ho will receive an ovation such as has
been accorded to no American since
General Grant's time.
AVATTERSOX IS 017TC FOR BRYAN
Declares Movement Will Nominate
Him Before Convention.
LOUISVILLE, Ky., June 7. (Special.)
In tomorrow's Courier-Journal, under the
caption, "Hurrah for Bryan," Henry
WatterBon comes out flat-footedly for the
Nebraska statesman, and says in an In
terview hat the sound money wing of
the Democratic party of 1896 will rally to
his support. Mr. Watterson editorially
says in part:
"There Is good reason for the belief
that long before the assembling of the
National Democratic Convention of 1908
William Jennings Bryan will have been
put in nomination by states enough In
their separate and several conventions
to leave to the larger body only the busi
ness of confirming an already agreed
candidate, the selecting of his yoke-mate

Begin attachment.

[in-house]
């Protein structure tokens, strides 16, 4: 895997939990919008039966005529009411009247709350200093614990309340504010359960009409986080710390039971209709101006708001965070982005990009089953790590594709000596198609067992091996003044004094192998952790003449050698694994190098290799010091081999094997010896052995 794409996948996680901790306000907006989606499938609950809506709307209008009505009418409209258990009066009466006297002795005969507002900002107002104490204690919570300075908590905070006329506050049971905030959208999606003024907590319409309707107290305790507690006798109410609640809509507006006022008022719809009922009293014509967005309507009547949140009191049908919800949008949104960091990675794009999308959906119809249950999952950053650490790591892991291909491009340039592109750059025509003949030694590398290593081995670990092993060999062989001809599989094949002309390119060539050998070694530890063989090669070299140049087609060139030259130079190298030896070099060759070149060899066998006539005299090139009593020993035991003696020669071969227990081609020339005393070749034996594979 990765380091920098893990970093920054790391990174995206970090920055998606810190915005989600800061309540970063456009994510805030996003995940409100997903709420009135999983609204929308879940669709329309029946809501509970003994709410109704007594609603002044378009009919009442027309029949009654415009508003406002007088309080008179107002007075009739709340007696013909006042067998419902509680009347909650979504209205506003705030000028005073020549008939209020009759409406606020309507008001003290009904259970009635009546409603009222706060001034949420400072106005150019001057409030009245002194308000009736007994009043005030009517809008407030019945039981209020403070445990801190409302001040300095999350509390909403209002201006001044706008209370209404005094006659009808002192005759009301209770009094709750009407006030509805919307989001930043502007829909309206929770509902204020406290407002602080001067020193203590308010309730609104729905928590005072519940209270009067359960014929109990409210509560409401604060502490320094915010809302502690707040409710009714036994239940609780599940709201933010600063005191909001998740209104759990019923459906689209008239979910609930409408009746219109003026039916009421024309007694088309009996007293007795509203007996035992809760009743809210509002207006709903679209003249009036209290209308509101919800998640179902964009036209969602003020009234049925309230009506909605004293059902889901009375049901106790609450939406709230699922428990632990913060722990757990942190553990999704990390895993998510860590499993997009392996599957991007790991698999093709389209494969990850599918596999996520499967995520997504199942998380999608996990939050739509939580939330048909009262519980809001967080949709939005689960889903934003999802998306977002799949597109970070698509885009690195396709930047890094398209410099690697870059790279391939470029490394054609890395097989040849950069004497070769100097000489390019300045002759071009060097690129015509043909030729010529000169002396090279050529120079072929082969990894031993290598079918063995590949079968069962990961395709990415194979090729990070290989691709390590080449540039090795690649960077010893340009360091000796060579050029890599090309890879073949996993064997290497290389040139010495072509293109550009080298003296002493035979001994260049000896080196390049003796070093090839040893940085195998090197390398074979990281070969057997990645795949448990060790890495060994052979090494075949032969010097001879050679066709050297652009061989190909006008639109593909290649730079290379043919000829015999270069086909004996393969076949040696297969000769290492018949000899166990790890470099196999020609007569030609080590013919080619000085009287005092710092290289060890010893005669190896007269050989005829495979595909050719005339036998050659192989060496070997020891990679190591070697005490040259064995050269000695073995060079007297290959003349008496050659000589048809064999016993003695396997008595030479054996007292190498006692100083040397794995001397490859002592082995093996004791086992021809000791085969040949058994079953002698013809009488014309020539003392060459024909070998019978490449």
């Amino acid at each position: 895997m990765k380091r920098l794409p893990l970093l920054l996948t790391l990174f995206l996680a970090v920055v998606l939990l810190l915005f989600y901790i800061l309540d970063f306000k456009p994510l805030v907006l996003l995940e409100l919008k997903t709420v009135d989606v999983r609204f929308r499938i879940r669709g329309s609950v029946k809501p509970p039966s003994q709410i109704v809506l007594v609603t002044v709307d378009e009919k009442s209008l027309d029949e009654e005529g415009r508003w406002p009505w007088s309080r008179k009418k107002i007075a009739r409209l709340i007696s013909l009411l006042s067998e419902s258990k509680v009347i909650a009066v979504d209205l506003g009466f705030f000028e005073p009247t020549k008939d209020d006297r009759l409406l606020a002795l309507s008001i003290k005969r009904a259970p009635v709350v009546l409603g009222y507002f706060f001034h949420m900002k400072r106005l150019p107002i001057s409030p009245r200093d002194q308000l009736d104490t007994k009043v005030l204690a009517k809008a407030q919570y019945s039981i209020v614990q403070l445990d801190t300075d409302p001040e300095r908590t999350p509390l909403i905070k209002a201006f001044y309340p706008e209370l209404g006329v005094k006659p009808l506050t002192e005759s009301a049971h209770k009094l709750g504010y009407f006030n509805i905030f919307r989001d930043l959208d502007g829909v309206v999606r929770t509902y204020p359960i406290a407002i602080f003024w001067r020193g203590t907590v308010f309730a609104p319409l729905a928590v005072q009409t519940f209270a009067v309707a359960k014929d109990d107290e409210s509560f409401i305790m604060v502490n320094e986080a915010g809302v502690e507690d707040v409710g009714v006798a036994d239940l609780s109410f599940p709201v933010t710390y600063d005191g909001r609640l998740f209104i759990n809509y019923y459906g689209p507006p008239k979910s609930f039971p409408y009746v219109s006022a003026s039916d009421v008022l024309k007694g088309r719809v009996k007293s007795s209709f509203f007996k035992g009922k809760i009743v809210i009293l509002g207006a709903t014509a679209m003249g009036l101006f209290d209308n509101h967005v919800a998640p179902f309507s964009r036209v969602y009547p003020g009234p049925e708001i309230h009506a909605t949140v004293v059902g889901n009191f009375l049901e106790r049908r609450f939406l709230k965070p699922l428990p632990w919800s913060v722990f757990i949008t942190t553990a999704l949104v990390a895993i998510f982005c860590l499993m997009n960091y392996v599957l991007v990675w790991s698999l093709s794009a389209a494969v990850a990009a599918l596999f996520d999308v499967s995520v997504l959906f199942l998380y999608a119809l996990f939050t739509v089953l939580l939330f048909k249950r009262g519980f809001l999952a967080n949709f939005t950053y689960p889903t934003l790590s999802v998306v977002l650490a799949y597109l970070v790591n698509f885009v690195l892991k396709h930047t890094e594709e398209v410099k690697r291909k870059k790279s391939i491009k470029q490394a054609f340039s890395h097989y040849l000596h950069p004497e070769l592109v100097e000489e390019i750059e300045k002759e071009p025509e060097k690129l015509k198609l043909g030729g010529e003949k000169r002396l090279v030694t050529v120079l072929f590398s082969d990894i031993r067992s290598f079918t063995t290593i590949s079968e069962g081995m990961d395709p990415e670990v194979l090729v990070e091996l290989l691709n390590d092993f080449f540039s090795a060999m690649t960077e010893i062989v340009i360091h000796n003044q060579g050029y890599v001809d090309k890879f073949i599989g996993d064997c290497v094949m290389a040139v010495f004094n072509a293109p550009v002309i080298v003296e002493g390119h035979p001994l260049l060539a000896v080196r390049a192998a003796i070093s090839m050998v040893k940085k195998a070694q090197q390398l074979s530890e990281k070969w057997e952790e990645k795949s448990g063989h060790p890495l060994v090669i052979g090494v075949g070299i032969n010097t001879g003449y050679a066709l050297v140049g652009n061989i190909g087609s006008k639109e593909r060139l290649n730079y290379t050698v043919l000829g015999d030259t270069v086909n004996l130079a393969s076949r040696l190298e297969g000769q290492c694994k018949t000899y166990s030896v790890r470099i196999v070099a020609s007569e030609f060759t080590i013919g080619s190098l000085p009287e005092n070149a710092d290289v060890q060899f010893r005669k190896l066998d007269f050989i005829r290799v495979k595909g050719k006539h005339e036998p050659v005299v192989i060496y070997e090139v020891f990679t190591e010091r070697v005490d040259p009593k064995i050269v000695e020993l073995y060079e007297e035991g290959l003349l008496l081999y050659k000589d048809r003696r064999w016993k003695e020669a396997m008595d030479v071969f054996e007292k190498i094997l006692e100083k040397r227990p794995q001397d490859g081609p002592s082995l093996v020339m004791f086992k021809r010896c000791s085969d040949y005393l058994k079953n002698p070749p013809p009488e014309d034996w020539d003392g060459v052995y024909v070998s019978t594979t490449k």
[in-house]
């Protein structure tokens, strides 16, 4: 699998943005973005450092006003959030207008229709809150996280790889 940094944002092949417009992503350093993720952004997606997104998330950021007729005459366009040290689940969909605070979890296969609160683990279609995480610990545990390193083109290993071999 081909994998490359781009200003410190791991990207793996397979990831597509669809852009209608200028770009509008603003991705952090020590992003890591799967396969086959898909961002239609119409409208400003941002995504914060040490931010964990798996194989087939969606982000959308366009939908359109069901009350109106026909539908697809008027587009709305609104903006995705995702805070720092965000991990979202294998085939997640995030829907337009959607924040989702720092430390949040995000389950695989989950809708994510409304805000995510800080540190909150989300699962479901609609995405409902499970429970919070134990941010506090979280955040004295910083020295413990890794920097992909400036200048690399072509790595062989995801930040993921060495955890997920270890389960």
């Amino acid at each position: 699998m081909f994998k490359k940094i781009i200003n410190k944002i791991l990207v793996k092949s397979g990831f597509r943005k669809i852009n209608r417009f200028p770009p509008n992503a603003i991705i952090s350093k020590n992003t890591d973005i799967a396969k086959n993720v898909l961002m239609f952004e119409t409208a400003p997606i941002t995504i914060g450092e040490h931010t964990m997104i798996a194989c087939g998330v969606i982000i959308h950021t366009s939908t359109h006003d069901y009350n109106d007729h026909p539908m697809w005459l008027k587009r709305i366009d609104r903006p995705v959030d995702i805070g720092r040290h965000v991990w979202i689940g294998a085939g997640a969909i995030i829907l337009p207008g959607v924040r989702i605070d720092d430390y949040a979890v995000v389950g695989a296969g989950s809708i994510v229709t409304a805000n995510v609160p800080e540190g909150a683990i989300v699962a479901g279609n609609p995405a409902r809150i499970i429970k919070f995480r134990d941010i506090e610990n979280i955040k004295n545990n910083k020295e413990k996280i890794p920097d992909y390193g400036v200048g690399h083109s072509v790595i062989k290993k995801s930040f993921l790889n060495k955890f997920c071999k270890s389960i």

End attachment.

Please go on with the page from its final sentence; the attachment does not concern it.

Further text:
and the building of a platform. The
Nebraskan is at the best of his powers.
If the party cannot be united upon him,
upon whom else?
Let States Name Bryan.
"There Is a living hope among the
Democratic rank and file that we can
carry the next election, and a latent
fear that the chance of doing so may
be blighted by possible factionalism
muddled by misleading influences, per
haps by corrupt and corrupting influ
ences. These Democrats refuse to take
two bites at a cherry. Mr. Bryan la as
good as he will be two years hence. They
intend to say so. They do not Intend to
wait. What he will most need will be
moral support, and this they mean to
heap up In sufficient measure and in advance.-
As a consequence, each state,
: ; l.v.st in the West and South, which
!!!; -i convention tor any purpose from
novi- onward, will follow the lead of Mis
souri, i Arkansas and Indiana, naming
him as the, standard-bearer for 1908.
" " Free Silver Emotion.
''The people have lost tho. control of
their Government, and they begin to